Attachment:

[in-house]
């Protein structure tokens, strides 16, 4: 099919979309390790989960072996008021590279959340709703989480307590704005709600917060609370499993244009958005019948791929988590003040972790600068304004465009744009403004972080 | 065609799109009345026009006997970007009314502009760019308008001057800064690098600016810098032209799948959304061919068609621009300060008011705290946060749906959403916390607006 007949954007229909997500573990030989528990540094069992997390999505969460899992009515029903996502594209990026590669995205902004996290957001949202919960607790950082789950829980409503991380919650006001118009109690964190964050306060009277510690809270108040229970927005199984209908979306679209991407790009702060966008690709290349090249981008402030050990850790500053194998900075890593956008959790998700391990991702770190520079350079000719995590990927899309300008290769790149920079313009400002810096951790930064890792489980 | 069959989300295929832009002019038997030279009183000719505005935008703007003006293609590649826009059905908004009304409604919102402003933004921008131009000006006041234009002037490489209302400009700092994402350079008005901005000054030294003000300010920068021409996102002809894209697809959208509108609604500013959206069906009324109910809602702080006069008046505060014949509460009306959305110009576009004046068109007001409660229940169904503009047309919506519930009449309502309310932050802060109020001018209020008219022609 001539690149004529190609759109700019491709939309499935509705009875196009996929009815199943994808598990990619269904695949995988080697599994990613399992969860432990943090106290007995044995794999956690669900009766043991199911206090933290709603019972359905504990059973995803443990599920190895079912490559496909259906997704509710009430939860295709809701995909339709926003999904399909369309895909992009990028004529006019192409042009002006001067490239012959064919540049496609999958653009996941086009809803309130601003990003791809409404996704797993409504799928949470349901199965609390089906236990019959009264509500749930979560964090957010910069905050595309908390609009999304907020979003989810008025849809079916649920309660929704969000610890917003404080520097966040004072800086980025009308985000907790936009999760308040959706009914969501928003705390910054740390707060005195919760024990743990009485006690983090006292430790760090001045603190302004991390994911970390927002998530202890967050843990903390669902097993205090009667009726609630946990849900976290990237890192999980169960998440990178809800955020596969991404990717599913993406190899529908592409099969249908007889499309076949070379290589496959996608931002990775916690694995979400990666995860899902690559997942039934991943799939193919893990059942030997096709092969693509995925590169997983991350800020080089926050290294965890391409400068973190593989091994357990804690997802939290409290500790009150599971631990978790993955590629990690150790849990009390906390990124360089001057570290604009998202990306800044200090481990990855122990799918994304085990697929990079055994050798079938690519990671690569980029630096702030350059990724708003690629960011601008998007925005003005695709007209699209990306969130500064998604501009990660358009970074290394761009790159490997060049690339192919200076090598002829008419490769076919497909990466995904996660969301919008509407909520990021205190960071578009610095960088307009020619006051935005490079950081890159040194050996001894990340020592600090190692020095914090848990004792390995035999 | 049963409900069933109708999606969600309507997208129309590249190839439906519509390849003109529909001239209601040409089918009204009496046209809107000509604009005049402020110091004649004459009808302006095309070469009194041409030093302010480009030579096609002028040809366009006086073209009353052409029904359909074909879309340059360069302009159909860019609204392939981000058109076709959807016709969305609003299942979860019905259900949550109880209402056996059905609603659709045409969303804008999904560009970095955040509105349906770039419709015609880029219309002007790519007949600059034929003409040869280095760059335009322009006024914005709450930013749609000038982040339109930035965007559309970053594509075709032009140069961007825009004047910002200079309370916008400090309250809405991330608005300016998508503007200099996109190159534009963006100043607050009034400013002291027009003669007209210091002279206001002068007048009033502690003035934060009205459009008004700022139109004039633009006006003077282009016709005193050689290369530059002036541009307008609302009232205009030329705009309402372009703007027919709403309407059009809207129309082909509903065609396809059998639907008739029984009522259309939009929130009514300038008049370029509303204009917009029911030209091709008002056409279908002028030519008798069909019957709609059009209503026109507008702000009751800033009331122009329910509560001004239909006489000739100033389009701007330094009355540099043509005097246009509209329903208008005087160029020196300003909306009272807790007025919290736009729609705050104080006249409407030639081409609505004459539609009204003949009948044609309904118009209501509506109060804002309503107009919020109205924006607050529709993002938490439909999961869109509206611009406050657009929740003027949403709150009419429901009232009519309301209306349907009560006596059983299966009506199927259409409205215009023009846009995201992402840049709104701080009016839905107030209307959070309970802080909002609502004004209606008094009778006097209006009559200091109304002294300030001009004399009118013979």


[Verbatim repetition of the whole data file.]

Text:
[in-house]
């Protein structure tokens, strides 16, 4: 099919979309390790989960072996008021590279959340709703989480307590704005709600917060609370499993244009958005019948791929988590003040972790600068304004465009744009403004972080 | 065609799109009345026009006997970007009314502009760019308008001057800064690098600016810098032209799948959304061919068609621009300060008011705290946060749906959403916390607006 007949954007229909997500573990030989528990540094069992997390999505969460899992009515029903996502594209990026590669995205902004996290957001949202919960607790950082789950829980409503991380919650006001118009109690964190964050306060009277510690809270108040229970927005199984209908979306679209991407790009702060966008690709290349090249981008402030050990850790500053194998900075890593956008959790998700391990991702770190520079350079000719995590990927899309300008290769790149920079313009400002810096951790930064890792489980 | 069959989300295929832009002019038997030279009183000719505005935008703007003006293609590649826009059905908004009304409604919102402003933004921008131009000006006041234009002037490489209302400009700092994402350079008005901005000054030294003000300010920068021409996102002809894209697809959208509108609604500013959206069906009324109910809602702080006069008046505060014949509460009306959305110009576009004046068109007001409660229940169904503009047309919506519930009449309502309310932050802060109020001018209020008219022609 001539690149004529190609759109700019491709939309499935509705009875196009996929009815199943994808598990990619269904695949995988080697599994990613399992969860432990943090106290007995044995794999956690669900009766043991199911206090933290709603019972359905504990059973995803443990599920190895079912490559496909259906997704509710009430939860295709809701995909339709926003999904399909369309895909992009990028004529006019192409042009002006001067490239012959064919540049496609999958653009996941086009809803309130601003990003791809409404996704797993409504799928949470349901199965609390089906236990019959009264509500749930979560964090957010910069905050595309908390609009999304907020979003989810008025849809079916649920309660929704969000610890917003404080520097966040004072800086980025009308985000907790936009999760308040959706009914969501928003705390910054740390707060005195919760024990743990009485006690983090006292430790760090001045603190302004991390994911970390927002998530202890967050843990903390669902097993205090009667009726609630946990849900976290990237890192999980169960998440990178809800955020596969991404990717599913993406190899529908592409099969249908007889499309076949070379290589496959996608931002990775916690694995979400990666995860899902690559997942039934991943799939193919893990059942030997096709092969693509995925590169997983991350800020080089926050290294965890391409400068973190593989091994357990804690997802939290409290500790009150599971631990978790993955590629990690150790849990009390906390990124360089001057570290604009998202990306800044200090481990990855122990799918994304085990697929990079055994050798079938690519990671690569980029630096702030350059990724708003690629960011601008998007925005003005695709007209699209990306969130500064998604501009990660358009970074290394761009790159490997060049690339192919200076090598002829008419490769076919497909990466995904996660969301919008509407909520990021205190960071578009610095960088307009020619006051935005490079950081890159040194050996001894990340020592600090190692020095914090848990004792390995035999 | 049963409900069933109708999606969600309507997208129309590249190839439906519509390849003109529909001239209601040409089918009204009496046209809107000509604009005049402020110091004649004459009808302006095309070469009194041409030093302010480009030579096609002028040809366009006086073209009353052409029904359909074909879309340059360069302009159909860019609204392939981000058109076709959807016709969305609003299942979860019905259900949550109880209402056996059905609603659709045409969303804008999904560009970095955040509105349906770039419709015609880029219309002007790519007949600059034929003409040869280095760059335009322009006024914005709450930013749609000038982040339109930035965007559309970053594509075709032009140069961007825009004047910002200079309370916008400090309250809405991330608005300016998508503007200099996109190159534009963006100043607050009034400013002291027009003669007209210091002279206001002068007048009033502690003035934060009205459009008004700022139109004039633009006006003077282009016709005193050689290369530059002036541009307008609302009232205009030329705009309402372009703007027919709403309407059009809207129309082909509903065609396809059998639907008739029984009522259309939009929130009514300038008049370029509303204009917009029911030209091709008002056409279908002028030519008798069909019957709609059009209503026109507008702000009751800033009331122009329910509560001004239909006489000739100033389009701007330094009355540099043509005097246009509209329903208008005087160029020196300003909306009272807790007025919290736009729609705050104080006249409407030639081409609505004459539609009204003949009948044609309904118009209501509506109060804002309503107009919020109205924006607050529709993002938490439909999961869109509206611009406050657009929740003027949403709150009419429901009232009519309301209306349907009560006596059983299966009506199927259409409205215009023009846009995201992402840049709104701080009016839905107030209307959070309970802080909002609502004004209606008094009778006097209006009559200091109304002294300030001009004399009118013979």